by Randal Sumner
Its only been 43 years since Iíve been to the Base lake
in Nebraska Iím probably old enough now to revisit the memory. In 1962 my Dad
was assigned to Offutt AFB, Omaha Nebraska. Offutt (or Awful) AFB was the home
of Strategic Air Command. In case your
too young to remember SACís mission was to keep a fleet of B-52 bombers in the
air loaded with nuclear weapons twenty four seven in case the Sovietís decided
to try a first strike: the doctrine of mutual destruction. You might also
remember that October 1962 was the height of Cuban missile crisis, I was 10 my
brother Gary was 8, interesting times.
None of this made much difference to
Gary or myself we were just kids; school was enough to sweat out. In the summer
we had it made, just lying in the cool basement watching a little black and
white TV with our psycho dachshund, Hanís. The dog was full size pure breed
Dachshund about 35 pounds of terror, he would hide soup bones in the sofa and
growl like a Doberman if you happened to sit down, a wiener dog with a bad
Outside the basement the summer
Midwest temps were over a hundred with as much humidly. One thing my Dad the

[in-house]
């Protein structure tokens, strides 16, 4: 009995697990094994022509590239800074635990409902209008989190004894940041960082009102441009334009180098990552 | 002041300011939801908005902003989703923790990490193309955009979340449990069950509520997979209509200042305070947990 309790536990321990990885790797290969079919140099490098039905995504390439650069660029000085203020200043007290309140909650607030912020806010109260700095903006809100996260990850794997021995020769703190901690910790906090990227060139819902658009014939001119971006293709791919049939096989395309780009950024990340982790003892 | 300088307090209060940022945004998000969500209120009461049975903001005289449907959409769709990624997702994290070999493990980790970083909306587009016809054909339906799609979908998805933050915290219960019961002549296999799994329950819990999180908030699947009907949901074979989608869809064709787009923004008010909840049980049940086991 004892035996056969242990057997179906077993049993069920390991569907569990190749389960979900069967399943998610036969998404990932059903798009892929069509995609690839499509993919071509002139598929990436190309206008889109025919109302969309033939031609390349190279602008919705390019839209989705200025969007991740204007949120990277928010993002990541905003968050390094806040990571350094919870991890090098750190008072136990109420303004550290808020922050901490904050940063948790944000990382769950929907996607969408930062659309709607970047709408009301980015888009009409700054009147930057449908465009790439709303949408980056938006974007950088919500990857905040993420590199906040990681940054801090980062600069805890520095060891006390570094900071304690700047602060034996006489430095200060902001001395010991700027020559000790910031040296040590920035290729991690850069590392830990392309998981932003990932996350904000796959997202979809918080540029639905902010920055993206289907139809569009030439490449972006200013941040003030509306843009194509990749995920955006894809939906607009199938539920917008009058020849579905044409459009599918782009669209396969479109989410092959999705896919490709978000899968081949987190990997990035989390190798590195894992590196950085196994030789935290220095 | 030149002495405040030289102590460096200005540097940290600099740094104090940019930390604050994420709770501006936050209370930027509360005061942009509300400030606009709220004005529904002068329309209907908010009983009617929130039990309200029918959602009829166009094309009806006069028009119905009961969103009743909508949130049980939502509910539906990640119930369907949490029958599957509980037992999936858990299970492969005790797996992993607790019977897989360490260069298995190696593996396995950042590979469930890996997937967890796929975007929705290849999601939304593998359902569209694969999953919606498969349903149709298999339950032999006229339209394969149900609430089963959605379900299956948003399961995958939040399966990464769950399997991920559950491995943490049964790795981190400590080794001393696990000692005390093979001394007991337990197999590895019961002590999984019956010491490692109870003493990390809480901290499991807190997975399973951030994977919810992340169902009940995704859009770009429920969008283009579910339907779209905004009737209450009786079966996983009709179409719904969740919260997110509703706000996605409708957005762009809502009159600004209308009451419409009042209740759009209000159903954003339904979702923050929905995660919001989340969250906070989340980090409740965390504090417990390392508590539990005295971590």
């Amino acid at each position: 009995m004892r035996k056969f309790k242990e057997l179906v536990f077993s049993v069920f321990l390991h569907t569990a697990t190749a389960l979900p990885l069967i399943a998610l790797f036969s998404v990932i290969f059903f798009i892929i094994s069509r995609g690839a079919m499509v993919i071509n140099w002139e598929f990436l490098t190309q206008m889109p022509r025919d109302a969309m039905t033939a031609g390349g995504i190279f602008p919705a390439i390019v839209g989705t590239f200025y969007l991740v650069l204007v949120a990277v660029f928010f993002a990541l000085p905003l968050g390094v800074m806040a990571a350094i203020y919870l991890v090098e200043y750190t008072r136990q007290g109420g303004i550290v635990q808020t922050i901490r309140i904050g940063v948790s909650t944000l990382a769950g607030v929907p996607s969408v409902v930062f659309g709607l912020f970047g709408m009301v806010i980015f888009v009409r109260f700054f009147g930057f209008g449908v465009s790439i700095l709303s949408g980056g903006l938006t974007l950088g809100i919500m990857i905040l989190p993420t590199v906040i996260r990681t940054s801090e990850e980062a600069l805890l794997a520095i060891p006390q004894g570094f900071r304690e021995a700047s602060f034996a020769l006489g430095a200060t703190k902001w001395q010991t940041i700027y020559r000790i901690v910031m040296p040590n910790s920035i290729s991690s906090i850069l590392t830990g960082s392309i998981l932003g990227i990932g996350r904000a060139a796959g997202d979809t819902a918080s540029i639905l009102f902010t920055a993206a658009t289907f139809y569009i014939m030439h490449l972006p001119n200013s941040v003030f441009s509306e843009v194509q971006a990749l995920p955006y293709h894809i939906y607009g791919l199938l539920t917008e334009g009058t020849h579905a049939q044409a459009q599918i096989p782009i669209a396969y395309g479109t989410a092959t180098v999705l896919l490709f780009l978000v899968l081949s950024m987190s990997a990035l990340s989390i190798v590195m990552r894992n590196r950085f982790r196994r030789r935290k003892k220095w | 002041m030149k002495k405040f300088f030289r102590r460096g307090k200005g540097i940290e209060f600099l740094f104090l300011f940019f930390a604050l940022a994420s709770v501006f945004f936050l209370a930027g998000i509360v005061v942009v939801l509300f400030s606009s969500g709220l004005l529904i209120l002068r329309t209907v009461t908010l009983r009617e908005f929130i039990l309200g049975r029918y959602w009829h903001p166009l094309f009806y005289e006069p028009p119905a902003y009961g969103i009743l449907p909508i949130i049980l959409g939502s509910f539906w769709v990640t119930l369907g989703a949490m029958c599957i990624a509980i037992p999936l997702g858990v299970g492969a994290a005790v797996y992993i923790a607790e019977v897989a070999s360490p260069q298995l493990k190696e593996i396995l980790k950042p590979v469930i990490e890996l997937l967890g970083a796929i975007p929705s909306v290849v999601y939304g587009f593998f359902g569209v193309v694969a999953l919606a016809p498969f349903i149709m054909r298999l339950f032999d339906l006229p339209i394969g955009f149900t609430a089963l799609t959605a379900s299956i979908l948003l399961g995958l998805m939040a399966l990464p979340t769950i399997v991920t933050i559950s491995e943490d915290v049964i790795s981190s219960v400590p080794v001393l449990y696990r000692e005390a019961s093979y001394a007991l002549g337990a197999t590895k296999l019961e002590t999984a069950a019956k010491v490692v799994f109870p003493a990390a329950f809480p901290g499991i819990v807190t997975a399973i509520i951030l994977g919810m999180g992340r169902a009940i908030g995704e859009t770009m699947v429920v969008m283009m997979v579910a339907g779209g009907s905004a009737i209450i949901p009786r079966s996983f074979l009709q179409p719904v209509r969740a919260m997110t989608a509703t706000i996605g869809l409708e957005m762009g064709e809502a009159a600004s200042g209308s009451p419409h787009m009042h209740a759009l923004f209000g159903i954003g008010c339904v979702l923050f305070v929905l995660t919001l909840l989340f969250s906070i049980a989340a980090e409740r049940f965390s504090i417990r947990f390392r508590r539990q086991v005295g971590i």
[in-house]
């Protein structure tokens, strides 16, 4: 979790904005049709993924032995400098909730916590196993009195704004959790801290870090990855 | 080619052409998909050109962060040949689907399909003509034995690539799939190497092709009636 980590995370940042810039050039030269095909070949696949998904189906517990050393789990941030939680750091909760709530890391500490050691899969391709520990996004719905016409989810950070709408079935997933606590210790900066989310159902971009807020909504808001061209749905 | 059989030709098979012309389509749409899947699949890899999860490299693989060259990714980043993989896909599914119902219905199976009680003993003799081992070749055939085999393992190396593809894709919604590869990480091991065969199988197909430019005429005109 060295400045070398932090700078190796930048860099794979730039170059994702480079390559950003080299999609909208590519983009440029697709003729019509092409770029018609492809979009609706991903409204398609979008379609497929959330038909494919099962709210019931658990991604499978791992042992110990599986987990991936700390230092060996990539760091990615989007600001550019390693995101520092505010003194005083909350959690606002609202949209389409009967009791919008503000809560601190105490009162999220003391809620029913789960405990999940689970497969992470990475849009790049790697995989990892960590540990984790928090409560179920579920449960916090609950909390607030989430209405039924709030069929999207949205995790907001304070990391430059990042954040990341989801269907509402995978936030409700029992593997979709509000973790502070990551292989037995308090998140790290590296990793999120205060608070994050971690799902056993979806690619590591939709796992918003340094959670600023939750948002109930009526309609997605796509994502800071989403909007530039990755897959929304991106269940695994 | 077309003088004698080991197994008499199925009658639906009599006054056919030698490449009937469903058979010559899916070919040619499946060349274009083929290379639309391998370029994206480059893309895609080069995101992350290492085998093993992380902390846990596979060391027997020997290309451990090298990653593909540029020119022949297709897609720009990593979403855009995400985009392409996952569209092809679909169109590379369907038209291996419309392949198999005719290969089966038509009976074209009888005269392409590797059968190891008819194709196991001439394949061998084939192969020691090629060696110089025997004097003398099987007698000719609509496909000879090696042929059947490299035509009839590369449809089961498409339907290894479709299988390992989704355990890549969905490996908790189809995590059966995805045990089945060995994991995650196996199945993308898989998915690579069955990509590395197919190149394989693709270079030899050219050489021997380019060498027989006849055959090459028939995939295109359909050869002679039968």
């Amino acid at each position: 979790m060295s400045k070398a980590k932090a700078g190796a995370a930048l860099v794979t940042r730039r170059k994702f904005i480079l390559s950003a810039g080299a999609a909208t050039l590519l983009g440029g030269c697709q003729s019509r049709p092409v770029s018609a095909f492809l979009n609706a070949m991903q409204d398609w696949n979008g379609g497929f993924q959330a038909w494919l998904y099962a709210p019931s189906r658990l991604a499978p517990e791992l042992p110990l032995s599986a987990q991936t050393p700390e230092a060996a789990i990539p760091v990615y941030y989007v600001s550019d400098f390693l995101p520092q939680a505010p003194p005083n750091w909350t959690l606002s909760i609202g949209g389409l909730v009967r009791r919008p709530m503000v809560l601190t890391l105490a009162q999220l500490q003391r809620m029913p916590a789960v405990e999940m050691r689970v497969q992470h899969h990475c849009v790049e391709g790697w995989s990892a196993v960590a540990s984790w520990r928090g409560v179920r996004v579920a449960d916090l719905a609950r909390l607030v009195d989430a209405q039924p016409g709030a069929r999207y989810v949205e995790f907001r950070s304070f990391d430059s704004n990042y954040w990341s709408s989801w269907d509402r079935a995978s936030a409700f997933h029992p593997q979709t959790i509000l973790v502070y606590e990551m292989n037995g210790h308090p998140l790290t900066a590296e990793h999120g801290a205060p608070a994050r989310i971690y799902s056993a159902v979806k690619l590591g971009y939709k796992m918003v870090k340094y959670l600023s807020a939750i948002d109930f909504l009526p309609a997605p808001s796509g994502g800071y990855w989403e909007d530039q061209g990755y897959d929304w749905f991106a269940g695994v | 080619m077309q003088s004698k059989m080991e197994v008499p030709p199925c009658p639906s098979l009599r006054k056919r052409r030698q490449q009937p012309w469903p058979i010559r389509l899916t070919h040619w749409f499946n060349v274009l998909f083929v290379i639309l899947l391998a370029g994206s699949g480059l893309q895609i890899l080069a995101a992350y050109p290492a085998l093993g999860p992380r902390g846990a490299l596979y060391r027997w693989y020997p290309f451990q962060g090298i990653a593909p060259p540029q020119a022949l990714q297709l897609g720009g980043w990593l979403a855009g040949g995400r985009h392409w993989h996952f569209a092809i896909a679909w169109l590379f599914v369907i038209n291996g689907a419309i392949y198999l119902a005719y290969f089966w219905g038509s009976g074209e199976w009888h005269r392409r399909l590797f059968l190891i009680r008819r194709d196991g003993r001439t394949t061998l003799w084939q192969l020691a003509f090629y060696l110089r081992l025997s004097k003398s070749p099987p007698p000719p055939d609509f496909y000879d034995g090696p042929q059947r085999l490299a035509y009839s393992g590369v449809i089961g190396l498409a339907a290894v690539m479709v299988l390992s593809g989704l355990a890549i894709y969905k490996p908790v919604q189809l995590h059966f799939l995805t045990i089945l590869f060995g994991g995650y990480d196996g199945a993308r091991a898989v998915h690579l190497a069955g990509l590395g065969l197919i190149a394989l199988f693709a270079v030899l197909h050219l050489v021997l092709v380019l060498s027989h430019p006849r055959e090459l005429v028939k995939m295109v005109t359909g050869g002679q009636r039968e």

old Chief couldnít stand was to see his boys relaxing, he had lots of yard jobs
to keep us busy, sometimes not even our yard.
Then one day he had an epiphany ď You two are
going to the Base Lake tomorrow and your taking the DogĒ. Fishing was always a
part of his life and he passed it on to us like a family business. The next
morning early we made a lunch, ate some eggs, found the dogs chain and the
Chief took us to the Base lake.
The lake was five acres of sludgy
still water sitting in the middle of a cow pasture. After unloading our fishing
gear, lunch and the Dog, Dad drove off leaving us stranded in this sweltering
prairie landscape. The lake supposedly had some bass in it but we just sat
sweating, catching sunfish by the thousands no bait needed. Iíve never heard
the expression: smart as a sunfish.
Of course the first thing the Dog
would do is run off a couple miles and start digging up a varmint or a snake.
This added some anxiety to the adventure because if we lost the Dog there would
be big trouble when the Chief returned. I must say by the end of summer we
didnít really care if the dog ever came back.
In hindsight realize that Dad was not trying
to torture us at the base lake, he really thought that was a great place for us
to be. Nobodyís perfect, after all it was his one and only shot at parenting.
To this day I never fly fish in lakes,
although I know the trout are usually larger and the fishing is easier.
Maybe if I had a dog to take along.